Communication styles: Neurodivergent individuals may have different communication needs. A typical office environment might be overwhelming for some, while others might struggle with indirect or ambiguous instructions. I love that I can come to the office and leave whenever works best for me, as long as I understand that I am trusted with my work. Rush hour freaks me out, that’s all.
The solution? Foster a culture of open communication. Encourage team members to express their needs and preferences. Simple adjustments, like providing written instructions or allowing noise-cancelling headphones, and simply providing options that don’t push people into a corner can make a world of difference.
Physical workspace adjustments: Bright lights, loud noises, or even certain smells can be challenging for neurodivergent individuals.
The solution? If you'd like them in an office, give them options and flexibility in whatever areas make them the most comfortable. Otherwise, let them work from home or cafe or quiet area of the office if that suits them best.
Support and resources: It's one thing to hire neurodivergent individuals, but ensuring they have the resources and support to thrive is equally important. Not many companies get this right.
The solution? Create support groups or host panel sessions that make them feel heard, understood and part of a community. Provide resources like counselling or occupational therapy if needed.
Embracing our dear side-questers at work
Truly embracing neurodiversity means fostering a culture of acceptance, understanding, and a celebration of differences. Implementing solutions is just the start of doing this.
Value everyone’s differences — recognise that every employee brings something unique to the workplace, no matter who they are. Take pride in this.
Encourage support as much as possible — the more colleagues feel like they have a co-worker or manager to lean on for support and understanding, the higher the chances of establishing a truly inclusive workplace. Navigate challenges together, take accountability where appropriate, and rejoice in the wins.
Empower all employees, especially those who are neurodivergent, to speak up about their needs, challenges, and strengths. An environment where self-advocacy is valued ensures everyone has the tools and resources to succeed.
Managing work life as a side-quester
When my ADD is at its peak, I feel quite rattled. I word vomit and interrupt colleagues (often with something completely unrelated to the topic at hand, like a dog walking past or someone cleaning a window at the top of a high-rise building while the wind is blowing). Then I feel bad that I come across as inconsiderate. I have impulses that sometimes feel uncontrollable. There are a few things I do to keep myself calm and more collected — they might work for other neurodiverse people, too:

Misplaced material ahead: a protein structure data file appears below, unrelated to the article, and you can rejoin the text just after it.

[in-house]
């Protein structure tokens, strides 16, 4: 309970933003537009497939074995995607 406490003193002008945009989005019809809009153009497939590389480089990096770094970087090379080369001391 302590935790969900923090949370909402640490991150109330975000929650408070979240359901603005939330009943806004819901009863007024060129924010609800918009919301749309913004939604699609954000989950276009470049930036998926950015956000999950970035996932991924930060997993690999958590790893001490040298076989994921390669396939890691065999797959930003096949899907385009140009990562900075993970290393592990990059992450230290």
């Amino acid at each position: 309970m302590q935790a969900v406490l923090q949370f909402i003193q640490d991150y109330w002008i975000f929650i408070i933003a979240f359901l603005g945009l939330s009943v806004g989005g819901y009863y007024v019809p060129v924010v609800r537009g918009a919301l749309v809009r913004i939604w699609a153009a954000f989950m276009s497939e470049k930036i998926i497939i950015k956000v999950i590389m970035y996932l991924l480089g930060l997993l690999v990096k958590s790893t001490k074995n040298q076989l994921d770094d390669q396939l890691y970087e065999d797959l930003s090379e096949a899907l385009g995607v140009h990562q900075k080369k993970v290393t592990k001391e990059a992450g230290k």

Doing things that make me feel in control and centred: It’s weird, but when I’m feeling frazzled and like my mind is all over the place, I clean. I clean a lot. This mainly applies to my work-from-home days (although I know my manager won’t judge me if she sees me frantically wiping down the office desks). You don’t have to clean like a maniac, but hit pause on work and do the things that make you feel more in control when your mind is spiralling. Then you can sit back at your desk.
Knowing the signs: If you have ADD like me, learn to know yourself and your symptoms as intimately as possible so that work doesn’t feel like climbing a mountain daily. Zoning out? Snap out of it, stand up and go to another room for a few minutes. Or go outside for fresh air. Going off on tangents during meetings? Gently guide yourself back to the core of the conversations (I do this by acknowledging that I’m rambling, but don’t over-explain myself, followed by something like “what I am trying to get at is that we should definitely have a dedicated nap pod in the office”). Make a statement of the most important thing you’re trying to say, and then leave it at that, even if it’s hard (obviously, a nap pod is a very serious suggestion).
Setting boundaries: If you’ve become besties with your neurodiverse condition, you must learn to set boundaries. Know that, what you feel are, the most disruptive elements of your ADD or autism and its anxieties or your dyslexia are left outside your place of rest at the end of the day. Make them ‘things’, whether it’s less-than-ideal communication or rambling or poor focus or subpar time management, and store them away so you can unwind from the day. You can let them back in and deal with them accordingly the next day. Whether it’s burying your nose in a book or organising your wardrobe or watching a series, separate your work-self from your rest-self so that you don’t feel consumed and overwhelmed by the often exhausting way your unique mind works.
Obviously, this is not a one-size-fits-all approach. I’d encourage you to be proactive about finding a balance so that your mind is not neglected but that your work isn’t, either. Be as communicative as possible and don’t listen to the voices in your head that make you feel embarrassed or ashamed.
If you’re a side-quester, this is for you. You are seen, heard, and valued.